Many are the talented artists who use Barcelona as their muse for the creation of beautiful pieces of art. Painting, sculpting, writing and composing are forms of art that frequently use Barcelona as inspiration, celebrating this wonderfully eclectic city, its popular sites and the hidden corners.
There are a variety of songs about this cosmopolitan Spanish city. You may be familiar with George Ezra’s Barcelona, but he wasn’t the first musician to sing about the city. In 1986, legendary Queen front man Freddie Mercury joined the famous Opera singer Montserrat Caballé to create a song for the 1992 Olympic Games. The song’s name? You guessed it: Barcelona. Other artists who recorded songs about Barcelona were French singer Manu Chao (La Rumba de Barcelona), Dutch band BLØF (Barcelona), Swedish band I’m from Barcelona (We’re from Barcelona and Barcelona loves you), and French singer Yves Simon (A Barcelone).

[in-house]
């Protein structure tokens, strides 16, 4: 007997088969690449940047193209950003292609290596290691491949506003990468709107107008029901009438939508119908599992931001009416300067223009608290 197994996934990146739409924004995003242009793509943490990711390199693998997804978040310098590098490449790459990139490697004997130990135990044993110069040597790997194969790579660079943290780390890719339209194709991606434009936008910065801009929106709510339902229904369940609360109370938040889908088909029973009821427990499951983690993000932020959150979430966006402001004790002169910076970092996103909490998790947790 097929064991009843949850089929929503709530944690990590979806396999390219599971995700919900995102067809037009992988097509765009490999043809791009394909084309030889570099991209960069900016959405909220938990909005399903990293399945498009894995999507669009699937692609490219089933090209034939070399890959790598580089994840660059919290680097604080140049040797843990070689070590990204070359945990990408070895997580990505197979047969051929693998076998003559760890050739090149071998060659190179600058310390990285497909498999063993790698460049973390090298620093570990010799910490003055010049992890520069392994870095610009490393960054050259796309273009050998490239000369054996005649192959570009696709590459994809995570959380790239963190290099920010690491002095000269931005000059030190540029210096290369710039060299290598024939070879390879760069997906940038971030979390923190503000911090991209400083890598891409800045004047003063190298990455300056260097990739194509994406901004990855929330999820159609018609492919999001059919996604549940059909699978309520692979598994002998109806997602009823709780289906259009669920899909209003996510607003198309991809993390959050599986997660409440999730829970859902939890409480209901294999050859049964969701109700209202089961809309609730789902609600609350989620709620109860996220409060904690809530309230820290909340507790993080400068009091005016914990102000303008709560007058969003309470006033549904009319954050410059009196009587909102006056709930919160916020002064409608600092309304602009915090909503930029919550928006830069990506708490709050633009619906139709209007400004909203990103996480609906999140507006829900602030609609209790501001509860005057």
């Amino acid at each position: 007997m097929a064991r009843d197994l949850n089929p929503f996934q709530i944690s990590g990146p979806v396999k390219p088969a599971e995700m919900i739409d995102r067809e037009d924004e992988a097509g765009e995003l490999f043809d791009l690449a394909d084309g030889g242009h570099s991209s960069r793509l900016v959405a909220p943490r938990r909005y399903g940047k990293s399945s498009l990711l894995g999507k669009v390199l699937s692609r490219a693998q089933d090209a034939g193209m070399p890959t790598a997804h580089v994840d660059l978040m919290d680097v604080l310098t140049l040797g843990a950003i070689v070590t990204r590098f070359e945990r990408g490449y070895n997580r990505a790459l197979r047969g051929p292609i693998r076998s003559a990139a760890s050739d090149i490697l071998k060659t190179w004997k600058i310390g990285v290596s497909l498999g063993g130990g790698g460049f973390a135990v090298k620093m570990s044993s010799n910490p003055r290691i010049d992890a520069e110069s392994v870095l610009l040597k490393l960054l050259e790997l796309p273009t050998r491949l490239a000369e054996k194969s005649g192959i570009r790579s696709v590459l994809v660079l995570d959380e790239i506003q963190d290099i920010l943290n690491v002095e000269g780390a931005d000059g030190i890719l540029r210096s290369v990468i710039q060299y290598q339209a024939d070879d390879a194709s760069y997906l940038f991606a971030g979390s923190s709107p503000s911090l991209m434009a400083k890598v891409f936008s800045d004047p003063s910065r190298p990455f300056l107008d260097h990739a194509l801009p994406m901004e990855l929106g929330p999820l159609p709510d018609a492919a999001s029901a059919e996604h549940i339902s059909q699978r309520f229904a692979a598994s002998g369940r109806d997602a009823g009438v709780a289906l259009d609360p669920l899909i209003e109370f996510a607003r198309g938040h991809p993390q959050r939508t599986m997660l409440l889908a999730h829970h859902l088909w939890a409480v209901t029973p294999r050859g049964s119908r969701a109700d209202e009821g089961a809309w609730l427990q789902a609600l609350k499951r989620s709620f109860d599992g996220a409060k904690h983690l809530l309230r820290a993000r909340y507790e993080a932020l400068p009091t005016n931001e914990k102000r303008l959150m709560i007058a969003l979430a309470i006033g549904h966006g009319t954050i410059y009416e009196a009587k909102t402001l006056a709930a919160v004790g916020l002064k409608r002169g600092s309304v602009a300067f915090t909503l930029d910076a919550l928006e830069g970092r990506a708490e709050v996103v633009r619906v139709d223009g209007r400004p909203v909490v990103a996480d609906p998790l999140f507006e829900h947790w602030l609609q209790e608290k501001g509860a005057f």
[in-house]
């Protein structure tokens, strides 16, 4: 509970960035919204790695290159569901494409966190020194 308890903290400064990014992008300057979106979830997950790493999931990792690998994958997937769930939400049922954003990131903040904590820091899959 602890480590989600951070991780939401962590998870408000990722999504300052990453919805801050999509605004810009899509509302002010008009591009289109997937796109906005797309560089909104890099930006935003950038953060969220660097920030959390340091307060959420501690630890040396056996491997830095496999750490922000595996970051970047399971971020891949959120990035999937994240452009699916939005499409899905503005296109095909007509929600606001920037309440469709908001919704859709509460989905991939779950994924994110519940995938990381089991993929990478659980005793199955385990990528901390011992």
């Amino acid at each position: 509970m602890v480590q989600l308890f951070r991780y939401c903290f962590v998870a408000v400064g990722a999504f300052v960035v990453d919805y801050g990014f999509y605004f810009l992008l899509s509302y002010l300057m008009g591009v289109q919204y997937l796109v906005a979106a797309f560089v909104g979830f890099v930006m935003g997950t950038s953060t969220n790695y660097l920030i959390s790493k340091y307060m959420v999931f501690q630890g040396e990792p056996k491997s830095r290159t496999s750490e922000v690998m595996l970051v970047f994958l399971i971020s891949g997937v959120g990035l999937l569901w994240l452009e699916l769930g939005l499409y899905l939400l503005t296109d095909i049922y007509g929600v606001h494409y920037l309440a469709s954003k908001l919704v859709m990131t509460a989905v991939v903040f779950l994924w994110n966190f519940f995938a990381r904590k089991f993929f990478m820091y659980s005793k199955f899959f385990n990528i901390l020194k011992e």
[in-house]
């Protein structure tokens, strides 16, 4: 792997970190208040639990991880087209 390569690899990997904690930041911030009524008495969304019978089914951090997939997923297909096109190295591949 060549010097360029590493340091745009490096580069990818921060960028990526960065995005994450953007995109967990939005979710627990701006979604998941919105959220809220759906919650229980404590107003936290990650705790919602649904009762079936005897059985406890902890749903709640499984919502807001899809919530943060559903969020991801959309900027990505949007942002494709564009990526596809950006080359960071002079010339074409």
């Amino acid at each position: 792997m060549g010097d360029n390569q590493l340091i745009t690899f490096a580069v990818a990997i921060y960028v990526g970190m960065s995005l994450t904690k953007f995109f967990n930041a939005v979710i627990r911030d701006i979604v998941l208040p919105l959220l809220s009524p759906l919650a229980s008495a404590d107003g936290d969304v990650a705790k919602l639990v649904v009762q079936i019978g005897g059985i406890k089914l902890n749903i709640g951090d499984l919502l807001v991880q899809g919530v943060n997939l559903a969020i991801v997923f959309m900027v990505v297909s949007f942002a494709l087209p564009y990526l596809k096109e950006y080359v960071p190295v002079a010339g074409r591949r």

Literature is another form of art that frequently uses Barcelona for inspiration, using the many of the city’s picturesque locations as the background for the story.
Great examples of that are The shadow of the wind, by Carlos Ruíz Safón, a book about a boy living in a post-war Barcelona; The first wife by Emily Barr, about a woman that comes to the city to unfold a mystery about her husband; Nada, by Carmen Laforet, one of the most important works of fiction ever published in Spain; and The time of doves by Mercè Rodoreda, a books about a young woman living in Barcelona after the civil war.
A city of great beauty, Barcelona was used as the set for a number of national and international movies.
Some of the most famous examples are Perfume: The story of a murdered, by Tom Tykwer, based on the book by Patrick Süskind about a young man with an extraordinary olfactory sense and an obsession;
Todo sobre mi madre, by Pedro Almodóvar about a young man trying to discover the identity of his father;
Brad Anderson’s haunting film The machinist, which features an almost non-existent Christian Bale, playing an industrial worker who begins to doubt his own sanity;
Paul Morrison’s Little Ashes, narrating the young years of artists Salvador Dalí and Federico García Lorca;
Biutiful, by Birdman’s Alejandro González Iñarritu, which granted Javier Bardem a nomination for an Academy Award for best actor;
and of course, Vicky Cristina Barcelona, a story of love and tempestuous relationships by none other than Woody Allen.